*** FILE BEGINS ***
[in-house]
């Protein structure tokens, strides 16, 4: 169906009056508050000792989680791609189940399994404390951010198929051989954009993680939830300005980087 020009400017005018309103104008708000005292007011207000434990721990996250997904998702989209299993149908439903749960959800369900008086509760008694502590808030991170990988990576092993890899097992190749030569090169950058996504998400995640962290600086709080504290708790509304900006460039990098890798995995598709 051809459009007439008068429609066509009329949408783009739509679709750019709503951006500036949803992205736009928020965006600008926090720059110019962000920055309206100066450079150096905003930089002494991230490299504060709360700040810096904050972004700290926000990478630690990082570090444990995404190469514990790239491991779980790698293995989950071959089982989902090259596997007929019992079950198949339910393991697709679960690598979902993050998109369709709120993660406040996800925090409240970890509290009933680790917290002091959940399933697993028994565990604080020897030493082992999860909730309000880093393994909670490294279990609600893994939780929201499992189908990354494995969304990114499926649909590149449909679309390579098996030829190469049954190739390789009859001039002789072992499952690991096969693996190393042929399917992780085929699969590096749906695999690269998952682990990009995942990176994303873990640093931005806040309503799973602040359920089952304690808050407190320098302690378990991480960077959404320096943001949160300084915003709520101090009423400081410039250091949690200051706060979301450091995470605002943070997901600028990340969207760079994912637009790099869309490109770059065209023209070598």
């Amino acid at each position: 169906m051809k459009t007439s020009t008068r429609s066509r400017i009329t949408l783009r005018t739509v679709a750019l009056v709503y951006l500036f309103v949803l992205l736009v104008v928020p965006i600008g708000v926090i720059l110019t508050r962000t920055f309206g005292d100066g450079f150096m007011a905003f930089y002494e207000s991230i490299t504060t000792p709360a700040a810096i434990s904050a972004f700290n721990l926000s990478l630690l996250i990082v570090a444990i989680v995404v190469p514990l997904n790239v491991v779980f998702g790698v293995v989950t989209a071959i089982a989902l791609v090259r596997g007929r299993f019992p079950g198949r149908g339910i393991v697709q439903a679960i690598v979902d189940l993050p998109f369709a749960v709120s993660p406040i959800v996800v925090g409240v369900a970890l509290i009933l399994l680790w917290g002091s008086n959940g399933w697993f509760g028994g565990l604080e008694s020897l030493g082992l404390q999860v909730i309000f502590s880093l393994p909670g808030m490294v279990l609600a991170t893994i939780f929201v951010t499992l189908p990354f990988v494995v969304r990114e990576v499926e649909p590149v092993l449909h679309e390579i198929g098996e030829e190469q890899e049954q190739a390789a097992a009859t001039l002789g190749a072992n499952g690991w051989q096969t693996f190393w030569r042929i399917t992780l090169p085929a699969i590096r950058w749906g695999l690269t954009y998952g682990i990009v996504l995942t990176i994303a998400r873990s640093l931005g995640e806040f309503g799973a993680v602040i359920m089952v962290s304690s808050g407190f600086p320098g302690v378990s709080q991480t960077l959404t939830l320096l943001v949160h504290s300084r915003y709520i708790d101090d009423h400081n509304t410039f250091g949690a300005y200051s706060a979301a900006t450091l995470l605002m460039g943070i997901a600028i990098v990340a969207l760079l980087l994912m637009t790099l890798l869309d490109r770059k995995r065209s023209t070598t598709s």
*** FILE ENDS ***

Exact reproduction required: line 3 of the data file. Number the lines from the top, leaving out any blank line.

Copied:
């Amino acid at each position: 169906m051809k459009t007439s020009t008068r429609s066509r400017i009329t949408l783009r005018t739509v679709a750019l009056v709503y951006l500036f309103v949803l992205l736009v104008v928020p965006i600008g708000v926090i720059l110019t508050r962000t920055f309206g005292d100066g450079f150096m007011a905003f930089y002494e207000s991230i490299t504060t000792p709360a700040a810096i434990s904050a972004f700290n721990l926000s990478l630690l996250i990082v570090a444990i989680v995404v190469p514990l997904n790239v491991v779980f998702g790698v293995v989950t989209a071959i089982a989902l791609v090259r596997g007929r299993f019992p079950g198949r149908g339910i393991v697709q439903a679960i690598v979902d189940l993050p998109f369709a749960v709120s993660p406040i959800v996800v925090g409240v369900a970890l509290i009933l399994l680790w917290g002091s008086n959940g399933w697993f509760g028994g565990l604080e008694s020897l030493g082992l404390q999860v909730i309000f502590s880093l393994p909670g808030m490294v279990l609600a991170t893994i939780f929201v951010t499992l189908p990354f990988v494995v969304r990114e990576v499926e649909p590149v092993l449909h679309e390579i198929g098996e030829e190469q890899e049954q190739a390789a097992a009859t001039l002789g190749a072992n499952g690991w051989q096969t693996f190393w030569r042929i399917t992780l090169p085929a699969i590096r950058w749906g695999l690269t954009y998952g682990i990009v996504l995942t990176i994303a998400r873990s640093l931005g995640e806040f309503g799973a993680v602040i359920m089952v962290s304690s808050g407190f600086p320098g302690v378990s709080q991480t960077l959404t939830l320096l943001v949160h504290s300084r915003y709520i708790d101090d009423h400081n509304t410039f250091g949690a300005y200051s706060a979301a900006t450091l995470l605002m460039g943070i997901a600028i990098v990340a969207l760079l980087l994912m637009t790099l890798l869309d490109r770059k995995r065209s023209t070598t598709s």